Squash the Image
Squashing an image isn’t really a best practice, as it has pros and cons.
At a high level, Docker follows the normal process to build an image. But then, it adds an additional step that squashes everything into a single layer.
Squashing can be good in situations where images are starting to have a lot of layers, but this isn’t ideal. An example of this might be when creating a new base image that you want to build other images from in the future. This base is much better as a single-layer image.
On the negative side, squashed images do not share image layers. This can result in storage inefficiencies and larger push and pull operations.
--squash flag to the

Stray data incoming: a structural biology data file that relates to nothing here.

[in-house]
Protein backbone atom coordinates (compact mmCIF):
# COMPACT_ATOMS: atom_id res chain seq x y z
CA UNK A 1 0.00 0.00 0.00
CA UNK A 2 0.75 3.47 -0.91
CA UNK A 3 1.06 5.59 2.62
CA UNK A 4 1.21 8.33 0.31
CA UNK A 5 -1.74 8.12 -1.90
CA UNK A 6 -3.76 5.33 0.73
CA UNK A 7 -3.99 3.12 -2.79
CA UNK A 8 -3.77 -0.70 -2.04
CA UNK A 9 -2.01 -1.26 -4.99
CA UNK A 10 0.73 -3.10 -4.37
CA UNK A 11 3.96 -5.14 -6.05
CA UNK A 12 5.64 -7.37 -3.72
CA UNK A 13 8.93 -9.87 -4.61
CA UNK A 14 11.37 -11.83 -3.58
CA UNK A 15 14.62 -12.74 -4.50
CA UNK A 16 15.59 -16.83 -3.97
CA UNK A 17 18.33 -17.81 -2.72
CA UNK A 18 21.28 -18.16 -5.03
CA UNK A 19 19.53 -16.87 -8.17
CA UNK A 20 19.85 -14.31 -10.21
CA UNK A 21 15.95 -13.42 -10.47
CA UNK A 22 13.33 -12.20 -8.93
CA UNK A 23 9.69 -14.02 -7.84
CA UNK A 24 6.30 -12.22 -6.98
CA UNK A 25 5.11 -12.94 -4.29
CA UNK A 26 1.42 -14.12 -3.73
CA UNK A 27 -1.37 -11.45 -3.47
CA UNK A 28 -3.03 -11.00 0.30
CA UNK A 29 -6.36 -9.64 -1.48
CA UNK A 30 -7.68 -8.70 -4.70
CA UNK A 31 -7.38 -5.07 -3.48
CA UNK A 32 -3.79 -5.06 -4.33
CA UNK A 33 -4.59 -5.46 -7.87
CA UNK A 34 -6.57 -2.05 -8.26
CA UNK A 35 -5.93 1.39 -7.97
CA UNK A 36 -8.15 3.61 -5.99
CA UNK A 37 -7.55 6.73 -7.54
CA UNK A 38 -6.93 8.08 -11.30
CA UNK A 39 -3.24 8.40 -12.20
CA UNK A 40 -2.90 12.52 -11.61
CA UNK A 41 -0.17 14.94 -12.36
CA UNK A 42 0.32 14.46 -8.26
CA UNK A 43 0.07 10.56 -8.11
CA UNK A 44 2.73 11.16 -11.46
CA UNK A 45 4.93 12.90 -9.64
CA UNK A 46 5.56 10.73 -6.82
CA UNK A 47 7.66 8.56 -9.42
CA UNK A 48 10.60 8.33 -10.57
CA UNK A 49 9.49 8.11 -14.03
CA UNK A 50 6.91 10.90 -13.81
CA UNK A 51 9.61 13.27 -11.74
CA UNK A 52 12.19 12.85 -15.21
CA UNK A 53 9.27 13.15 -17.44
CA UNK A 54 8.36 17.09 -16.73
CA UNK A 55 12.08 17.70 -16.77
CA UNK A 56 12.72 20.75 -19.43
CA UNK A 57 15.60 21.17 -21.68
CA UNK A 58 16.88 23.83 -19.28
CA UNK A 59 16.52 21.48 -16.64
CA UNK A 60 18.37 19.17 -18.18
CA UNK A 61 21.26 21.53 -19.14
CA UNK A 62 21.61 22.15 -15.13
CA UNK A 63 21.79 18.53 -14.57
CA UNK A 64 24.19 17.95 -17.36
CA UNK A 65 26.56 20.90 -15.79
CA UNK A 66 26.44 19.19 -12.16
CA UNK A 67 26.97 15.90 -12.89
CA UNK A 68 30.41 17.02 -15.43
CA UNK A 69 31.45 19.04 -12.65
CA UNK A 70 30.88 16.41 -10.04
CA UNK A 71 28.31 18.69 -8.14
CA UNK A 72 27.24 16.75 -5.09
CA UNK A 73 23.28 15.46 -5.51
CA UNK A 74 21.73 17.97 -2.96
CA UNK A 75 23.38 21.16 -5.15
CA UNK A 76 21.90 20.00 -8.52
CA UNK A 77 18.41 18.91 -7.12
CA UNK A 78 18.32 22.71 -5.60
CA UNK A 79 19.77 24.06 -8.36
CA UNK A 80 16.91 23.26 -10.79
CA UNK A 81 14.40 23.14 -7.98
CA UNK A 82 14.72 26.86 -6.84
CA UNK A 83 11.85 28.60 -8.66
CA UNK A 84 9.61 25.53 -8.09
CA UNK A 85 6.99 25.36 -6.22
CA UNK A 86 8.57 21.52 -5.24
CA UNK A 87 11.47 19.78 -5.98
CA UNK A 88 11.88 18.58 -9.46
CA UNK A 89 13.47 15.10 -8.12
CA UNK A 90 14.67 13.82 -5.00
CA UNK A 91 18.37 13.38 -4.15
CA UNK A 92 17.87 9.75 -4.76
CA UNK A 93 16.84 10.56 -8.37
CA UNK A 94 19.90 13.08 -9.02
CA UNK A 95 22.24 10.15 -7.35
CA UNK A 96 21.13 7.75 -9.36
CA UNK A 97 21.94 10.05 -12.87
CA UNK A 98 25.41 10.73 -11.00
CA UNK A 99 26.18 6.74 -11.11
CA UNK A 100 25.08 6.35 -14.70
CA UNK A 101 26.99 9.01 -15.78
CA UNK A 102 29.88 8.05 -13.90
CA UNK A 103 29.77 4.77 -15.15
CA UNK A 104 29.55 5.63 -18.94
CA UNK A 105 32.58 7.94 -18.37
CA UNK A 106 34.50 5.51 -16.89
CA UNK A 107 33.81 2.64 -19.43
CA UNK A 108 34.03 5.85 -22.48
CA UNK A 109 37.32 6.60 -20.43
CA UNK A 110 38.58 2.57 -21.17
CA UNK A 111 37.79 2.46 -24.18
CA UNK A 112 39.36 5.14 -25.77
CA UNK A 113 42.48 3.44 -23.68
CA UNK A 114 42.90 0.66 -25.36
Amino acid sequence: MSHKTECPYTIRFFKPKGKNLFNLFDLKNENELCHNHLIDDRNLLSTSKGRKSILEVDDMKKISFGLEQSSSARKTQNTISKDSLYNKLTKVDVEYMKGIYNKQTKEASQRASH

docker image build command if you want to create a squashed image.
The figure below shows some of the inefficiencies that come with squashed images. Both images are exactly the same, except for the fact that one is squashed and the other is not. The non-squashed image shares layers with other images on the host (saving disk space), but the squashed image does not. The squashed image will also need to send every byte to Docker Hub on a
docker image push command, whereas the non-squashed image only needs to send unique layers.